This was the teaching of Jesus, stolen by the church and given power to establish itself as an exclusive institution of truth and love. The 4th century church made the stories literal, including Jesus’ so-called miracles and resurrection from the dead. As writer and scholar John Crossan wrote, “My point, once again, is not that those ancient people told literal stories and we are now smart enough to take them symbolically, but that they told them symbolically and are now dumb enough to take the literally!”
Rev. Rolenz was right when she said the UU’s helped bring this ancient understanding back into light during the Reformation period. Free thinkers began to see this teaching anew in newly printed Bibles. Some, like Servetus, were burned at the stake as heretics by the literalists, the Calvinists. The Unitarians came to America and people like Dorothy Dix began handing out copies of the Bhagavad Gita. This ancient Eastern book helps us remember who we are, and how to live life in moderation, peace, and detachment to mortal things.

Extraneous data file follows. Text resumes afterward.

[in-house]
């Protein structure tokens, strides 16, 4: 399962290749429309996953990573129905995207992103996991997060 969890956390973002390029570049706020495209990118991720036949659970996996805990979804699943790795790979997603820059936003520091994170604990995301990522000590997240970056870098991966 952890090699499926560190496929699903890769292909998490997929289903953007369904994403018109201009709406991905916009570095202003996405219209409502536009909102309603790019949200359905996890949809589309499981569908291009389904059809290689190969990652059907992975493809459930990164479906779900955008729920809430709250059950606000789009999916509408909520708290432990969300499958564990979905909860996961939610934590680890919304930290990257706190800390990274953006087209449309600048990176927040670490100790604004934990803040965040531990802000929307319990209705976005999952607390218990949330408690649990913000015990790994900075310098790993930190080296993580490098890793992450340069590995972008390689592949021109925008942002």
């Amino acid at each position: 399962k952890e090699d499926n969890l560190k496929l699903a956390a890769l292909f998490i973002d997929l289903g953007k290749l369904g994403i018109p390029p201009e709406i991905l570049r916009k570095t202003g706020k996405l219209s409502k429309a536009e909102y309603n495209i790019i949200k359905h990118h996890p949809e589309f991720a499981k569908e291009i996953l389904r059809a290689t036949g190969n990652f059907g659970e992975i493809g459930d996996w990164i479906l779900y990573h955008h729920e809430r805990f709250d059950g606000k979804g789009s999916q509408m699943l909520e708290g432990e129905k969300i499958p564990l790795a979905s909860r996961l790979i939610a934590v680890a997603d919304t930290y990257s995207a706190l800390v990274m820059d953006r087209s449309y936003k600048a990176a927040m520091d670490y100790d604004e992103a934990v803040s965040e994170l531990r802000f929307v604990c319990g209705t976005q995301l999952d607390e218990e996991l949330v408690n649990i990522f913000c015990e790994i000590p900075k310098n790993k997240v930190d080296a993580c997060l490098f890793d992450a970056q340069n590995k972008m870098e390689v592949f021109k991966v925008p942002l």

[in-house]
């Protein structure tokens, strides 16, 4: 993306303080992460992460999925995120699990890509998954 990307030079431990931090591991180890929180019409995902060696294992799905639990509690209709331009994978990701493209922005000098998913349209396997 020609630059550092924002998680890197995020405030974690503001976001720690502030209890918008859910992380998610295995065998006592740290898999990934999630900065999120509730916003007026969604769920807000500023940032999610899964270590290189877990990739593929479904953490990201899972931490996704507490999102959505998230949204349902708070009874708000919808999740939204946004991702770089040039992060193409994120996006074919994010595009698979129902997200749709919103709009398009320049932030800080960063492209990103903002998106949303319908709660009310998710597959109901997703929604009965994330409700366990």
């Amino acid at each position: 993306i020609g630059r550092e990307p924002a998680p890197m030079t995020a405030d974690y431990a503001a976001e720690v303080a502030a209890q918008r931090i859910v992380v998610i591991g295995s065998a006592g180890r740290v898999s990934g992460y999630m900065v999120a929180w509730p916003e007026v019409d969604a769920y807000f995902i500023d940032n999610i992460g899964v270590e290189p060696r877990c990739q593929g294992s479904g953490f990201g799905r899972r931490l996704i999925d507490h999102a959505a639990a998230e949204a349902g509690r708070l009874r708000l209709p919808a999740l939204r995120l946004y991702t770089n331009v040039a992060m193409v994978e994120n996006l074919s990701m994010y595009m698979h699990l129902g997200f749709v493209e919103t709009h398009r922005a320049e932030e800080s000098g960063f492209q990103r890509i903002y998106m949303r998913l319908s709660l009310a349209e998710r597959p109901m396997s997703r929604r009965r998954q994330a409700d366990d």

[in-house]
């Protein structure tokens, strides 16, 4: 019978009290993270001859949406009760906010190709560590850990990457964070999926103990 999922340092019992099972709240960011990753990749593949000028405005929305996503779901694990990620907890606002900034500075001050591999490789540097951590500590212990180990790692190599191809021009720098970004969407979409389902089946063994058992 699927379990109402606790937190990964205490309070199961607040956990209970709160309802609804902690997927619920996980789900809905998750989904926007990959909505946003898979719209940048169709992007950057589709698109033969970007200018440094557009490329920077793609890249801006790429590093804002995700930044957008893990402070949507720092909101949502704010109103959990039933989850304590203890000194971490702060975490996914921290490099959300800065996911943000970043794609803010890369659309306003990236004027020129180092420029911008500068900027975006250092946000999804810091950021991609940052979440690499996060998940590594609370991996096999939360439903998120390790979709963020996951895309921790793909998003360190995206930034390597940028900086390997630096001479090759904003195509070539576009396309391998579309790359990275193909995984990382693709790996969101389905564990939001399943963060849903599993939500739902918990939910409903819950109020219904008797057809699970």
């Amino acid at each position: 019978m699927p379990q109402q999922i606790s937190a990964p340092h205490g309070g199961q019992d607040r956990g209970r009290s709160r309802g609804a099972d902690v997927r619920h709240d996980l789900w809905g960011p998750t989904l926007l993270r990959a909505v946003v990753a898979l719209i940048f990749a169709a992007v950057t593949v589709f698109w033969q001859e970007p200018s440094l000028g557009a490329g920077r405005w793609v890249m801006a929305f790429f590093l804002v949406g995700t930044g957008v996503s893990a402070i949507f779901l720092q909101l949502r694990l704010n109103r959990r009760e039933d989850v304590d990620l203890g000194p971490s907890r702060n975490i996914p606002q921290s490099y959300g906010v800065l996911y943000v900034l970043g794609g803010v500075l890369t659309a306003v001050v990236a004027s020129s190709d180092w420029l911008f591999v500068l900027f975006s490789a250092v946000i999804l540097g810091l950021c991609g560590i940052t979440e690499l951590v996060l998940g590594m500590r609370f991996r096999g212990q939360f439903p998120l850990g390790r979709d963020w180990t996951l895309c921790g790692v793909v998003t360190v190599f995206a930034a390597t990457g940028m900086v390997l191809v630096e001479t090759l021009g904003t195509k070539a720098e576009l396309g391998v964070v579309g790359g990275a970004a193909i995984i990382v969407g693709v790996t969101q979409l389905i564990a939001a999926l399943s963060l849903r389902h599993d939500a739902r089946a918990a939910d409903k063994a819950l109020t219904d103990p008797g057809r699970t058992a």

This view also helps us appreciate parts of the Bible in ways we may have never seen. We can learn to see it as metaphorical. Ancient Psalms like the 23rd become words of gold and peace, describing the good Spirit as a guiding, comforting shepherd. We can see the story of the Resurrection as a “waking up” story, waking up to an eternal spiritual presence which is your True Self.
In the 1980’s, I discovered and helped introduce the contemporary universalist/gnostic book, A Course in Miracles, to Wayside Presbyterian Church. The book came through a brilliant atheist research professor at Columbia University’s College of Physicians and Surgeons. It remains one of my favorite books for spiritual reminders and comfort.
In a non-literal, inclusive approach, one can learn not to take this life and world so seriously. This world is unfixable, which is hard for social reformers to believe. In devoting the bulk of our religious work to “Social Justice,” we take one step forward and two backwards. An Indian teacher, Tony DeMello, once told me, “If you are detached from this world of form, you are social action!”
Yes, heaven is not a place out or up there; it is a spiritual essence within you. You are heaven, if you but understand and listen for it.
“Tell me not in mournful numbers, life is but a dream!
For soul is dead that slumbers and things are not what they seem.
Life is real! Life is earnest! And the grave is not its goal;
Dust thou art to dust returnest, was not spoken of the soul.
Not enjoyment, and not sorrow is our destined end or way;
But to act, that each tomorrow finds us farther than today.
Trust no future, however pleasant; let the dead past bury its dead.
Act, act in the living present! Heart within and God o’erhead!
– “The Psalm of Life” by Henry Longfellow